Business Overview

This consumer product company sells professional sports (NFL, NBA, MLB, NHL),
college NCAA, PGA Tour, and Team USA Olympics branded products. As there are
few competitors with branded items in their categories, the 5 year-old firm quickly grew
to nearly $4.0 million in revenues prior to the onset of COVID. Product blanks are
manufactured via Asian based vendors and finished stateside.


  • Asking Price: $5,500,000
  • Cash Flow: N/A
  • Gross Revenue: $3,388,818
  • FF&E: $20,000
  • Inventory: $1,000,000
  • Inventory Included: N/A
  • Established: 2016

Detailed Information

  • Property Owned or Leased:N/A
  • Property Included:N/A
  • Building Square Footage:N/A
  • Lot Size:N/A
  • Total Number of Employees:7
  • Furniture, Fixtures and Equipment:N/A
About The Facility:

All of the company’s licenses, each renewed in the last 6-12 months, are for the customary 2.5 – 3 year term and will be included in the sale, together will its furniture, fixtures, equipment and goodwill. An estimated $1.0 ml in inventory will be sold at close. The 25,342 square foot facility, which leases for $22,187 per month, is on a lease until 6/30/25 with one 3 year option, though part of the premise has been subleased.

Purpose For Selling:


Pros and Cons:

The firm boasts limited competition in its popular categories. The larger of the two competitors does branded clothing, bags, accessories and shoes for the NFL, MLB, NBA, NHL, MLS and NCAA, with only 2 overlapped products, at a significantly lower price point (e.g. $20-$55) and quality level. A second competitor offers a very limited number of overlapping products with select top-selling NFL, MLB and NCAA teams at premium price points ($170-$328). They focus on the female fashion market. Due to the difficulty in obtaining these coveted licenses, barriers to entry and threats from industry entrants is considered to be low.

Opportunities and Growth:

While this opportunity provides coveted sports licenses and a broad range of product development and manufacturing expertise, they admittedly do not possess the same acumen in marketing. The company can tremendously benefit from digital marketing prowess, together with additional capital for marketing and inventory to accomplish their growth goals. Namely, they first intend to build consumer awareness as most sports fans do realize they can purchase branded products in these categories. Next, they intend to become recognized as the go to company for sports branded products in their categories (in the same vein that fans now associate Lids with branded caps). Finally, they plan to drive direct to consumer sales to their own online portal to realize greater margins.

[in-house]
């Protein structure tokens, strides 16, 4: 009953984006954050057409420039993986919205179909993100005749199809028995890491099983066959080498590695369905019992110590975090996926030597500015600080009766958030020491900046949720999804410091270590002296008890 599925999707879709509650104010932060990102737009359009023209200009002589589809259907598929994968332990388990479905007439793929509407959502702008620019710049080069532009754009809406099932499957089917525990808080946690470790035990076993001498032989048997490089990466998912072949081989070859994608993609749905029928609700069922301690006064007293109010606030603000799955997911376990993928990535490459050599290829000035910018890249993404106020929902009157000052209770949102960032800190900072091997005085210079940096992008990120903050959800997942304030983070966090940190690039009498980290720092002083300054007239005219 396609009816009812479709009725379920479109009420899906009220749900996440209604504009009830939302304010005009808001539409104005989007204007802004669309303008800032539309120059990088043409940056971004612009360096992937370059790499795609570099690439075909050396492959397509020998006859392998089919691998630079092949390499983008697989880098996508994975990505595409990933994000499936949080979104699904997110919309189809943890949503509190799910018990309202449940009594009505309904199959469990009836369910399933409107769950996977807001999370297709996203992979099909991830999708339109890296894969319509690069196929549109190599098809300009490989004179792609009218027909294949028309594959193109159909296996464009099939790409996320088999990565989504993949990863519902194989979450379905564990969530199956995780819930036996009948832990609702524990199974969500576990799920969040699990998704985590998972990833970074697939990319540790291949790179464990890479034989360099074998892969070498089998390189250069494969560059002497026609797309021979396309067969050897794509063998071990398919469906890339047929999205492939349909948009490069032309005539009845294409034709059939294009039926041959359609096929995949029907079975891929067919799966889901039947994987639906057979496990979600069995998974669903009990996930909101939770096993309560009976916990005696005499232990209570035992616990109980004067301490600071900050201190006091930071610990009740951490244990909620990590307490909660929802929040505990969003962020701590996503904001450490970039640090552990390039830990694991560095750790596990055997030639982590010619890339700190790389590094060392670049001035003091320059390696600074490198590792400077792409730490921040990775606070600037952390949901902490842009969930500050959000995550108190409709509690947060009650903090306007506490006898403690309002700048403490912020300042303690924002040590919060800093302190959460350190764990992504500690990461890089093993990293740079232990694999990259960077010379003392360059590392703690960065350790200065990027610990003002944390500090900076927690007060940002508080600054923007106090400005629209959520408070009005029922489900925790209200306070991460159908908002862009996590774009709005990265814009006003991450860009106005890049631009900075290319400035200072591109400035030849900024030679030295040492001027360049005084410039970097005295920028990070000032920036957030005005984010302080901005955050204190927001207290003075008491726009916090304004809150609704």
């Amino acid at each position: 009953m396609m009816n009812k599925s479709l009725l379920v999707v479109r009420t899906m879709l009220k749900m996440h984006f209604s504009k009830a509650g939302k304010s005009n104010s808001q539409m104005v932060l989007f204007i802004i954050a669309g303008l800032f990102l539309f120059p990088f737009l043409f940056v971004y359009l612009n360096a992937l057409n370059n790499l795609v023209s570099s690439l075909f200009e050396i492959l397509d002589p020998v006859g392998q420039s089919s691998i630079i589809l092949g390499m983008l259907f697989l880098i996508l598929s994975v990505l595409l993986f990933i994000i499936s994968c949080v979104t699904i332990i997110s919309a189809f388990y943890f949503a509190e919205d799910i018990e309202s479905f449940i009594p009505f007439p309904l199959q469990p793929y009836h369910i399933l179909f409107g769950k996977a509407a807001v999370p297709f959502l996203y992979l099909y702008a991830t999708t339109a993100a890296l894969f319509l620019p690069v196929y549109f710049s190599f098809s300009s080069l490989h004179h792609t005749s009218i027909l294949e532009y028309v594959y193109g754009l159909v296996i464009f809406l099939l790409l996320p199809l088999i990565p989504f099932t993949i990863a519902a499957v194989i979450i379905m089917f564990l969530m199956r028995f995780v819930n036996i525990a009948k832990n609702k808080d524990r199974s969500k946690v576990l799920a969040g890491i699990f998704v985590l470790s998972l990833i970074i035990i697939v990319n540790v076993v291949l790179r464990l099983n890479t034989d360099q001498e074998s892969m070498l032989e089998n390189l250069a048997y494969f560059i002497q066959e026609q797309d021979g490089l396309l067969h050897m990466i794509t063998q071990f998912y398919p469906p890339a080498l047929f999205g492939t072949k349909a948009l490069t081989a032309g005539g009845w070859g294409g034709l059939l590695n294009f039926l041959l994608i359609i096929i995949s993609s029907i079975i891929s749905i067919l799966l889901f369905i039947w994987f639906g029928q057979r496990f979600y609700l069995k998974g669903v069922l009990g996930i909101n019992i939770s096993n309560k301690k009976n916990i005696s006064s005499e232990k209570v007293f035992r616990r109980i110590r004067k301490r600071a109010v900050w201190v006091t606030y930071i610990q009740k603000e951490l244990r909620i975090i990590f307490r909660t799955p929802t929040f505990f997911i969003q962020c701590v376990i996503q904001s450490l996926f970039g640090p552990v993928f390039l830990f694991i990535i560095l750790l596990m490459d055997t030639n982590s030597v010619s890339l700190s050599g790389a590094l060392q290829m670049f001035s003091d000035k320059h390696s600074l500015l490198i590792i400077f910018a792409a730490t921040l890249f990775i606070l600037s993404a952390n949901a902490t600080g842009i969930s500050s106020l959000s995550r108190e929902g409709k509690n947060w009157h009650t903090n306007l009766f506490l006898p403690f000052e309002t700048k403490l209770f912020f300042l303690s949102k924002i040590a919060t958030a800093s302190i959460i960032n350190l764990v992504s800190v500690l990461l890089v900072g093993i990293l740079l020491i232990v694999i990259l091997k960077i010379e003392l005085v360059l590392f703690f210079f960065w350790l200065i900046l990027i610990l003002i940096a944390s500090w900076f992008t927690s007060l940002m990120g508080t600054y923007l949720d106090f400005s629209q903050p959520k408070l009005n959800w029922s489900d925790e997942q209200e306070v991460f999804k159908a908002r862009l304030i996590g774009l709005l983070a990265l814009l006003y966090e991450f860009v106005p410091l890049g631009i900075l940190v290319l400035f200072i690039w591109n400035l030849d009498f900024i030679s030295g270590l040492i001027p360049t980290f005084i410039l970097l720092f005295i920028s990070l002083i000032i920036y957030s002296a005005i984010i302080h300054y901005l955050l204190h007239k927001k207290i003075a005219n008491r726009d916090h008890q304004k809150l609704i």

Additional Info

The company was established in 2016, making the business 6 years old.
The deal doesn't include inventory valued at $1,000,000*, which ins't included in the listing price.

Why is the Current Owner Selling The Business?

There are all types of reasons why individuals resolve to sell businesses. However, the true factor vs the one they tell you might be 2 entirely different things. For instance, they might state "I have a lot of other responsibilities" or "I am retiring". For lots of sellers, these reasons are valid. But also, for some, these may simply be justifications to try to conceal the reality of transforming demographics, increased competitors, current decrease in revenues, or a variety of other factors. This is why it is extremely essential that you not depend entirely on a vendor's word, however rather, utilize the vendor's answer combined with your overall due diligence. This will repaint a much more sensible picture of the business's present circumstance.

Existing Debts and Future Obligations

If the current company is in debt, which numerous businesses are, then you will certainly need to consider this when valuating/preparing your deal. Lots of businesses take out loans so as to cover things such as inventory, payroll, accounts payable, etc. Bear in mind that occasionally this can indicate that profit margins are too small. Lots of businesses fall into a revolving door of taking loans as a way to pay back other loans. In addition to debts, there may also be future obligations to consider. There may be an outstanding lease on tools or the building where the business resides. The business may have existing contracts with suppliers that must be fulfilled or might cause charges if terminated early.

Understanding the Customer Base, Competition and Area Demographics

Just how do businesses in the area attract new clients? Many times, businesses have repeat clients, which develop the core of their everyday earnings. Certain factors such as brand-new competition sprouting up around the area, road building, and staff turn over can influence repeat consumers and also adversely impact future revenues. One crucial point to think about is the placement of the business. Is it in a highly trafficked shopping mall, or is it hidden from the highway? Clearly, the more individuals that see the business on a regular basis, the greater the possibility to build a returning client base. A final thought is the basic location demographics. Is the business situated in a densely populated city, or is it located on the outskirts of town? How might the neighborhood mean house income influence future earnings prospects?